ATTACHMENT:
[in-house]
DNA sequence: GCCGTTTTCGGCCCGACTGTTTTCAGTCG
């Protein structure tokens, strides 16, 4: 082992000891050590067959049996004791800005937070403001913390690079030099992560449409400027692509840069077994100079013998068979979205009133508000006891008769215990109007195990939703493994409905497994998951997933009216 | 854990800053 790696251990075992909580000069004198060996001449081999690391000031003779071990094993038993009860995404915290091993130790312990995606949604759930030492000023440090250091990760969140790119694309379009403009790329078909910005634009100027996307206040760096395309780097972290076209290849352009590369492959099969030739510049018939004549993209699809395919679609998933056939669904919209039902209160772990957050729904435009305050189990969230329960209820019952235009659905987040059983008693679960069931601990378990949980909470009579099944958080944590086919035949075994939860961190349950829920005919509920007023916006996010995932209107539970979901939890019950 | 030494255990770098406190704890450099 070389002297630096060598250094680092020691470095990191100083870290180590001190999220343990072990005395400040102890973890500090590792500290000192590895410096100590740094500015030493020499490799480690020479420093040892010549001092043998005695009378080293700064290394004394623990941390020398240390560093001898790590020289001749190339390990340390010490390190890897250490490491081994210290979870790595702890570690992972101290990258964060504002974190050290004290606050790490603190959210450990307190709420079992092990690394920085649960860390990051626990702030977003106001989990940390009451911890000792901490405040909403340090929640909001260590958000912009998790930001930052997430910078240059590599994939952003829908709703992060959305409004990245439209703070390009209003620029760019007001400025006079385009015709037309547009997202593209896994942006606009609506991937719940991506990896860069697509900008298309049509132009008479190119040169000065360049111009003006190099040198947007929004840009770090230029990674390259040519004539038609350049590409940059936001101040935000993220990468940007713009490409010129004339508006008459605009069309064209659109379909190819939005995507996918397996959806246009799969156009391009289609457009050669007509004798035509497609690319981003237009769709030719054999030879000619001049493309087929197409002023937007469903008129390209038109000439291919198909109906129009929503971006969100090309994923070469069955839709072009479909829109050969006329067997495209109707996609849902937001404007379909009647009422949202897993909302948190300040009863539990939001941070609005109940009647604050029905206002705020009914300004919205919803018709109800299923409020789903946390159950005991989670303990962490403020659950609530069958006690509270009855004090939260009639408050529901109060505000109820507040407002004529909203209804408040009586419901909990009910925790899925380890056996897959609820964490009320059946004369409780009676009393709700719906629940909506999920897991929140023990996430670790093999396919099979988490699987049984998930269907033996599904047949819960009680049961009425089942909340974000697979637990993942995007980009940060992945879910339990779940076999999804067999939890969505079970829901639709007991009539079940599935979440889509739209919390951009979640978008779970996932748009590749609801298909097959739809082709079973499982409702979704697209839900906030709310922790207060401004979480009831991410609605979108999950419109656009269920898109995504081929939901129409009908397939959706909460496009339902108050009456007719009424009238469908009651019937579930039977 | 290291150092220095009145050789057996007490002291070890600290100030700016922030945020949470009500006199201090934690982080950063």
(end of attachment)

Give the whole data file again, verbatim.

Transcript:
[in-house]
DNA sequence: GCCGTTTTCGGCCCGACTGTTTTCAGTCG
């Protein structure tokens, strides 16, 4: 082992000891050590067959049996004791800005937070403001913390690079030099992560449409400027692509840069077994100079013998068979979205009133508000006891008769215990109007195990939703493994409905497994998951997933009216 | 854990800053 790696251990075992909580000069004198060996001449081999690391000031003779071990094993038993009860995404915290091993130790312990995606949604759930030492000023440090250091990760969140790119694309379009403009790329078909910005634009100027996307206040760096395309780097972290076209290849352009590369492959099969030739510049018939004549993209699809395919679609998933056939669904919209039902209160772990957050729904435009305050189990969230329960209820019952235009659905987040059983008693679960069931601990378990949980909470009579099944958080944590086919035949075994939860961190349950829920005919509920007023916006996010995932209107539970979901939890019950 | 030494255990770098406190704890450099 070389002297630096060598250094680092020691470095990191100083870290180590001190999220343990072990005395400040102890973890500090590792500290000192590895410096100590740094500015030493020499490799480690020479420093040892010549001092043998005695009378080293700064290394004394623990941390020398240390560093001898790590020289001749190339390990340390010490390190890897250490490491081994210290979870790595702890570690992972101290990258964060504002974190050290004290606050790490603190959210450990307190709420079992092990690394920085649960860390990051626990702030977003106001989990940390009451911890000792901490405040909403340090929640909001260590958000912009998790930001930052997430910078240059590599994939952003829908709703992060959305409004990245439209703070390009209003620029760019007001400025006079385009015709037309547009997202593209896994942006606009609506991937719940991506990896860069697509900008298309049509132009008479190119040169000065360049111009003006190099040198947007929004840009770090230029990674390259040519004539038609350049590409940059936001101040935000993220990468940007713009490409010129004339508006008459605009069309064209659109379909190819939005995507996918397996959806246009799969156009391009289609457009050669007509004798035509497609690319981003237009769709030719054999030879000619001049493309087929197409002023937007469903008129390209038109000439291919198909109906129009929503971006969100090309994923070469069955839709072009479909829109050969006329067997495209109707996609849902937001404007379909009647009422949202897993909302948190300040009863539990939001941070609005109940009647604050029905206002705020009914300004919205919803018709109800299923409020789903946390159950005991989670303990962490403020659950609530069958006690509270009855004090939260009639408050529901109060505000109820507040407002004529909203209804408040009586419901909990009910925790899925380890056996897959609820964490009320059946004369409780009676009393709700719906629940909506999920897991929140023990996430670790093999396919099979988490699987049984998930269907033996599904047949819960009680049961009425089942909340974000697979637990993942995007980009940060992945879910339990779940076999999804067999939890969505079970829901639709007991009539079940599935979440889509739209919390951009979640978008779970996932748009590749609801298909097959739809082709079973499982409702979704697209839900906030709310922790207060401004979480009831991410609605979108999950419109656009269920898109995504081929939901129409009908397939959706909460496009339902108050009456007719009424009238469908009651019937579930039977 | 290291150092220095009145050789057996007490002291070890600290100030700016922030945020949470009500006199201090934690982080950063």